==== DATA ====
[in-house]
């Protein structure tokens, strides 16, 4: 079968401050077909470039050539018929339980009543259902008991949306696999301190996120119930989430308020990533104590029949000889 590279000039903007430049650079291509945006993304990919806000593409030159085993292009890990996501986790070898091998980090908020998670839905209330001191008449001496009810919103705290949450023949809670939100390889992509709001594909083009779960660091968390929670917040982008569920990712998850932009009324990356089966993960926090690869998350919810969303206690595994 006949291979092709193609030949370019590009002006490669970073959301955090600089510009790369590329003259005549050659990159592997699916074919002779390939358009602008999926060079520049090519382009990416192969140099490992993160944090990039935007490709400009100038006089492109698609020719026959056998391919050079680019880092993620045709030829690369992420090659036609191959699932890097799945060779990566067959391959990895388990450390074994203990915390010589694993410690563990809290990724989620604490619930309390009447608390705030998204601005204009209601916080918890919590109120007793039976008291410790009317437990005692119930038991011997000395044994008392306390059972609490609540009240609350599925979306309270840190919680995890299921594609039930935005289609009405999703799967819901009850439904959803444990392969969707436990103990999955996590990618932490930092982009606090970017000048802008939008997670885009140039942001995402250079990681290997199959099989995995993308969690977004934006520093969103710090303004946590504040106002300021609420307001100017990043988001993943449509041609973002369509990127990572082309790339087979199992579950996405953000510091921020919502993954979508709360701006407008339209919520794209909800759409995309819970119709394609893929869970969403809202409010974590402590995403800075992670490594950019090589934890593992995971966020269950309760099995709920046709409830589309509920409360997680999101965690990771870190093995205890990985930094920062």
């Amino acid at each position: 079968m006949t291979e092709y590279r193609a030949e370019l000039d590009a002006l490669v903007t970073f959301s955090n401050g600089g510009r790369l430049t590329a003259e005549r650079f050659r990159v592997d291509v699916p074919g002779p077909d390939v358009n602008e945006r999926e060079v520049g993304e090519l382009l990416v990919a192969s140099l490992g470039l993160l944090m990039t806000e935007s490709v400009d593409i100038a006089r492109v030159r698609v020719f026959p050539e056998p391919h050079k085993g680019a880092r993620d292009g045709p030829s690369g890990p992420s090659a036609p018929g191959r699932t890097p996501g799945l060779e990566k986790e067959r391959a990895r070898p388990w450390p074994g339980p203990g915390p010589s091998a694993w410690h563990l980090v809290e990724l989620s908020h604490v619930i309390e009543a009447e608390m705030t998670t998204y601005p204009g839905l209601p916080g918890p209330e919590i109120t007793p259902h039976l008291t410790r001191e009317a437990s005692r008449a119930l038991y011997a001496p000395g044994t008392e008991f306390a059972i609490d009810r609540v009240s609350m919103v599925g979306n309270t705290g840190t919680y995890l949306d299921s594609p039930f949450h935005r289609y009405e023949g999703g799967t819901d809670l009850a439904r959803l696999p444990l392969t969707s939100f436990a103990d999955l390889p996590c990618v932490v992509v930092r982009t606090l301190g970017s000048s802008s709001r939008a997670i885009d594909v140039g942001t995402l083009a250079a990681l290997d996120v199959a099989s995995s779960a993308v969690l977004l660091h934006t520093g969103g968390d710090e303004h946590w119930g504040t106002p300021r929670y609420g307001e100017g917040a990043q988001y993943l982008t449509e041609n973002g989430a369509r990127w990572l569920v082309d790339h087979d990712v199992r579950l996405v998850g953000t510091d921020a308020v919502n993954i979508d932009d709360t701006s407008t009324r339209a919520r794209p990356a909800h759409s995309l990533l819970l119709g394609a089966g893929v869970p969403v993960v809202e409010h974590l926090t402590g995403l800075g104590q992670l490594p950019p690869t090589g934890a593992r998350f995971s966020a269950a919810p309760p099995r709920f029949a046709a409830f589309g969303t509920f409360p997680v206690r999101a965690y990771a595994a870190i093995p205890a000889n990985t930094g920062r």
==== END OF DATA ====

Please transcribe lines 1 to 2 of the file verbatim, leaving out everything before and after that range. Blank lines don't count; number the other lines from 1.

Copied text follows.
[in-house]
């Protein structure tokens, strides 16, 4: 079968401050077909470039050539018929339980009543259902008991949306696999301190996120119930989430308020990533104590029949000889 590279000039903007430049650079291509945006993304990919806000593409030159085993292009890990996501986790070898091998980090908020998670839905209330001191008449001496009810919103705290949450023949809670939100390889992509709001594909083009779960660091968390929670917040982008569920990712998850932009009324990356089966993960926090690869998350919810969303206690595994 006949291979092709193609030949370019590009002006490669970073959301955090600089510009790369590329003259005549050659990159592997699916074919002779390939358009602008999926060079520049090519382009990416192969140099490992993160944090990039935007490709400009100038006089492109698609020719026959056998391919050079680019880092993620045709030829690369992420090659036609191959699932890097799945060779990566067959391959990895388990450390074994203990915390010589694993410690563990809290990724989620604490619930309390009447608390705030998204601005204009209601916080918890919590109120007793039976008291410790009317437990005692119930038991011997000395044994008392306390059972609490609540009240609350599925979306309270840190919680995890299921594609039930935005289609009405999703799967819901009850439904959803444990392969969707436990103990999955996590990618932490930092982009606090970017000048802008939008997670885009140039942001995402250079990681290997199959099989995995993308969690977004934006520093969103710090303004946590504040106002300021609420307001100017990043988001993943449509041609973002369509990127990572082309790339087979199992579950996405953000510091921020919502993954979508709360701006407008339209919520794209909800759409995309819970119709394609893929869970969403809202409010974590402590995403800075992670490594950019090589934890593992995971966020269950309760099995709920046709409830589309509920409360997680999101965690990771870190093995205890990985930094920062």